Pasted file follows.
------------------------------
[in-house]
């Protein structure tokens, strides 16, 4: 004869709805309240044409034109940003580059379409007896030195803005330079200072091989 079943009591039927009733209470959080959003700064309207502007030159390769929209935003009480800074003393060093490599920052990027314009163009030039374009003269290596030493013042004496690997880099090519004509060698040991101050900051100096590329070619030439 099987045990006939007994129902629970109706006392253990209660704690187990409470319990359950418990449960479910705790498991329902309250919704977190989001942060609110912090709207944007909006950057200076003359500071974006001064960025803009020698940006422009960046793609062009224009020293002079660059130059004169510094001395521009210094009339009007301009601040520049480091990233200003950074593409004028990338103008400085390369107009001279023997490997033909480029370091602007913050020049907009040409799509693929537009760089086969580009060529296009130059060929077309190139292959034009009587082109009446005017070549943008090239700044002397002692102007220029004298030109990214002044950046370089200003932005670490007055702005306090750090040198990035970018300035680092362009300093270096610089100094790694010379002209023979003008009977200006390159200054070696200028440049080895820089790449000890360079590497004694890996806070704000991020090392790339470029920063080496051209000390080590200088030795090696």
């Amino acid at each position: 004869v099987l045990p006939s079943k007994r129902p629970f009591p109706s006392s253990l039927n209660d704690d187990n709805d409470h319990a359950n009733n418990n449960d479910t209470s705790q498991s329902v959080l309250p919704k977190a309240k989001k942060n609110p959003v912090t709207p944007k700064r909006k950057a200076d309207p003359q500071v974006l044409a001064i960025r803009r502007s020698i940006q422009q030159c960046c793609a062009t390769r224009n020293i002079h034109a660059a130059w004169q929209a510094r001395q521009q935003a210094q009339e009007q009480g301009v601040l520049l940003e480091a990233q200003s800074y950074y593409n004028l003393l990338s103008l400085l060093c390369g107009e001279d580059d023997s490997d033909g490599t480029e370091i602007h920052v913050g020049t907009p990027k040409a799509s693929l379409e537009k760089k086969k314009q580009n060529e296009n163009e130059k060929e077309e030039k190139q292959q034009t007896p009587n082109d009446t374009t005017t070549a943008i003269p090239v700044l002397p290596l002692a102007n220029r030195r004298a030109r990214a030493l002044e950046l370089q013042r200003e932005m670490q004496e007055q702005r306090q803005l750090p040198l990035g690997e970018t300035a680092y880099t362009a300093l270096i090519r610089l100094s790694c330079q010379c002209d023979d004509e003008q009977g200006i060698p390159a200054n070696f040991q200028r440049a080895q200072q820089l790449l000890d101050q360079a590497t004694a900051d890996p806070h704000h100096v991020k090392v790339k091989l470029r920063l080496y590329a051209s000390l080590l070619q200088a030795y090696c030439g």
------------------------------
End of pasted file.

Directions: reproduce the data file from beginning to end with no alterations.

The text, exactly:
[in-house]
């Protein structure tokens, strides 16, 4: 004869709805309240044409034109940003580059379409007896030195803005330079200072091989 079943009591039927009733209470959080959003700064309207502007030159390769929209935003009480800074003393060093490599920052990027314009163009030039374009003269290596030493013042004496690997880099090519004509060698040991101050900051100096590329070619030439 099987045990006939007994129902629970109706006392253990209660704690187990409470319990359950418990449960479910705790498991329902309250919704977190989001942060609110912090709207944007909006950057200076003359500071974006001064960025803009020698940006422009960046793609062009224009020293002079660059130059004169510094001395521009210094009339009007301009601040520049480091990233200003950074593409004028990338103008400085390369107009001279023997490997033909480029370091602007913050020049907009040409799509693929537009760089086969580009060529296009130059060929077309190139292959034009009587082109009446005017070549943008090239700044002397002692102007220029004298030109990214002044950046370089200003932005670490007055702005306090750090040198990035970018300035680092362009300093270096610089100094790694010379002209023979003008009977200006390159200054070696200028440049080895820089790449000890360079590497004694890996806070704000991020090392790339470029920063080496051209000390080590200088030795090696």
């Amino acid at each position: 004869v099987l045990p006939s079943k007994r129902p629970f009591p109706s006392s253990l039927n209660d704690d187990n709805d409470h319990a359950n009733n418990n449960d479910t209470s705790q498991s329902v959080l309250p919704k977190a309240k989001k942060n609110p959003v912090t709207p944007k700064r909006k950057a200076d309207p003359q500071v974006l044409a001064i960025r803009r502007s020698i940006q422009q030159c960046c793609a062009t390769r224009n020293i002079h034109a660059a130059w004169q929209a510094r001395q521009q935003a210094q009339e009007q009480g301009v601040l520049l940003e480091a990233q200003s800074y950074y593409n004028l003393l990338s103008l400085l060093c390369g107009e001279d580059d023997s490997d033909g490599t480029e370091i602007h920052v913050g020049t907009p990027k040409a799509s693929l379409e537009k760089k086969k314009q580009n060529e296009n163009e130059k060929e077309e030039k190139q292959q034009t007896p009587n082109d009446t374009t005017t070549a943008i003269p090239v700044l002397p290596l002692a102007n220029r030195r004298a030109r990214a030493l002044e950046l370089q013042r200003e932005m670490q004496e007055q702005r306090q803005l750090p040198l990035g690997e970018t300035a680092y880099t362009a300093l270096i090519r610089l100094s790694c330079q010379c002209d023979d004509e003008q009977g200006i060698p390159a200054n070696f040991q200028r440049a080895q200072q820089l790449l000890d101050q360079a590497t004694a900051d890996p806070h704000h100096v991020k090392v790339k091989l470029r920063l080496y590329a051209s000390l080590l070619q200088a030795y090696c030439g």